Seven Reasons to Avoid Joining American Atheists, Even If You Just Must Join Something
1. The word “Atheists” in the name is just too scary, inviting social stigma and worse. You may be right not to join American Atheists, then—but watch out: some of those other groups bandy the word about “carelessly,” too.
2. It’s just too expensive to join a big national group like American Atheists.You may be right not to join American Atheists if you cannot afford $35 a year—but it might also be worth thinking about the value of the group compared to going out to eat or a movie a time or two, or buying that new science fiction thriller in hard-cover, also. Priorities?
3. I’d rather devote my time, talent, and treasure to a local group, one that can do things that matter right where I live, work, and vote.Good for you—effective local groups richly deserve your support—and ours, which they get. We work together with any number of local groups in many ways—backing their activism, publicizing their efforts, and more. It’s probably worth noting that you really don’t have to choose—most activist atheists are members of both local and national groups, for good—if different—reasons.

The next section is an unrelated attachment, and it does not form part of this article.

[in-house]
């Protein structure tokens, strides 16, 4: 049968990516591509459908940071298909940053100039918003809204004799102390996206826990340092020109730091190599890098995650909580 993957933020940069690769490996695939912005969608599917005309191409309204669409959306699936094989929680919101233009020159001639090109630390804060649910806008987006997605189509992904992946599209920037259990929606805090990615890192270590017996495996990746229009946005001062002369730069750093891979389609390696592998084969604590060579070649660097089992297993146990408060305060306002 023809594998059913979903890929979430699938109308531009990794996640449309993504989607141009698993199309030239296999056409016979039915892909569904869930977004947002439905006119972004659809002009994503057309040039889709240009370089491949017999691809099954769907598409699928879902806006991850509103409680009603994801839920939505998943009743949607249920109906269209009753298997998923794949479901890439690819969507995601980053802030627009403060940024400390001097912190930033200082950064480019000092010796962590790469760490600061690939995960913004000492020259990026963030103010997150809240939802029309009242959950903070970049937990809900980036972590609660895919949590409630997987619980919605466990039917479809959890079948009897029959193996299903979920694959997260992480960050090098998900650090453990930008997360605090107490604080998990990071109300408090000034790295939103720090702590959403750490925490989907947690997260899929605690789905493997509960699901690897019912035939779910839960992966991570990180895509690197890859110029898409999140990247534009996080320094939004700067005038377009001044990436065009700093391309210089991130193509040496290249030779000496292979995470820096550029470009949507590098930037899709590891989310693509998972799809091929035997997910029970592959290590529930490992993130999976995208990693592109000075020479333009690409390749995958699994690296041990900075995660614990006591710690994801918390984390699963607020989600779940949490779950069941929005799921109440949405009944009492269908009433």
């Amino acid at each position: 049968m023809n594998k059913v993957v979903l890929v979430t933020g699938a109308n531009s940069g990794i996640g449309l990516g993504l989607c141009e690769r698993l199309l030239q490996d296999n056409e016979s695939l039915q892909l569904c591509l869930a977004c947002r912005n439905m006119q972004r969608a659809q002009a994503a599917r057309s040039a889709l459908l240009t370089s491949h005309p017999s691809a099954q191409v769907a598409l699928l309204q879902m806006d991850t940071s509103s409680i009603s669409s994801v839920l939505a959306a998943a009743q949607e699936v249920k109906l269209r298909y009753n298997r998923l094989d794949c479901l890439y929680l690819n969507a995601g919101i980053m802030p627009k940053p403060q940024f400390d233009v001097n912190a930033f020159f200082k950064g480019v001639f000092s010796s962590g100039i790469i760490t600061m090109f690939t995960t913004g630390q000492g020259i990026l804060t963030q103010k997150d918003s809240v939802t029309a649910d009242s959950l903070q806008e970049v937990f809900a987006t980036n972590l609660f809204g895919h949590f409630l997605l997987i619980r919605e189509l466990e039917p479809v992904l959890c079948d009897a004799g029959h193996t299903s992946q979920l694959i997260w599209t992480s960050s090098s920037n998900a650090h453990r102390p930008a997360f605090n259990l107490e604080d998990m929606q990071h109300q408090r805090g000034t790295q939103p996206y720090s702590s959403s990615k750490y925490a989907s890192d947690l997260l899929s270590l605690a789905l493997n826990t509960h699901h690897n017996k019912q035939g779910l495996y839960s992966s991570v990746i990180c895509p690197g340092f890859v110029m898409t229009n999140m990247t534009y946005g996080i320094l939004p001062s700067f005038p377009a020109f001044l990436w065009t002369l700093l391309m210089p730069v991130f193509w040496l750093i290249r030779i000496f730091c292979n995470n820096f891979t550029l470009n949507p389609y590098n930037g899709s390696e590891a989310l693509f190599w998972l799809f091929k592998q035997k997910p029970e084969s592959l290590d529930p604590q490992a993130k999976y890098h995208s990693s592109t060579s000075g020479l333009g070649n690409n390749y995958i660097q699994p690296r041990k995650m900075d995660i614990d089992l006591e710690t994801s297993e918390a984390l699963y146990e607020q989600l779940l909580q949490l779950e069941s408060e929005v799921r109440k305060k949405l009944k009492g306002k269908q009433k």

4. I want to be part of a national group that emphasizes in its name my primary identity as a freethinker or humanist, not as an atheist.Again, good for you if that’s you—other national groups with different emphases have their place, do important work, and deserve your support. We actively and eagerly cooperate with the other national groups, formally and informally. And, again, it’s probably worth noting that you really don’t have to choose—many activist atheists are members of more than one national group, for good reasons. For what it’s worth, I’m a Life Member of three different national atheist/humanist/freethought groups—and so is my wife; and so is my son.
6. I’m not an old straight white male Anglo atheist, and I think that a national group needs to be genuinely diverse, not just devoted to window dressing or token “others.”So do we. We were founded by a woman and have been led by a woman for far more years than by a man. Women, ethnic minorities, Hispanics, LGBT atheists, young and old atheists and others of varied political philosophies and cultural attitudes are well represented among our leadership, board members, and staff. They’re valued for their differing perspectives, their integrity, their quite varied strengths and interests—and this is systemic, not just tacked on as an afterthought or for show.
7. I’m just not sure American Atheists has enough to offer me to make it worth my time and money to join up. Maybe not—we’re not for everyone. But if you’re not sure, spend a minute looking around at atheists.org—we might surprise you. And we think we deserve your support. We would welcome you.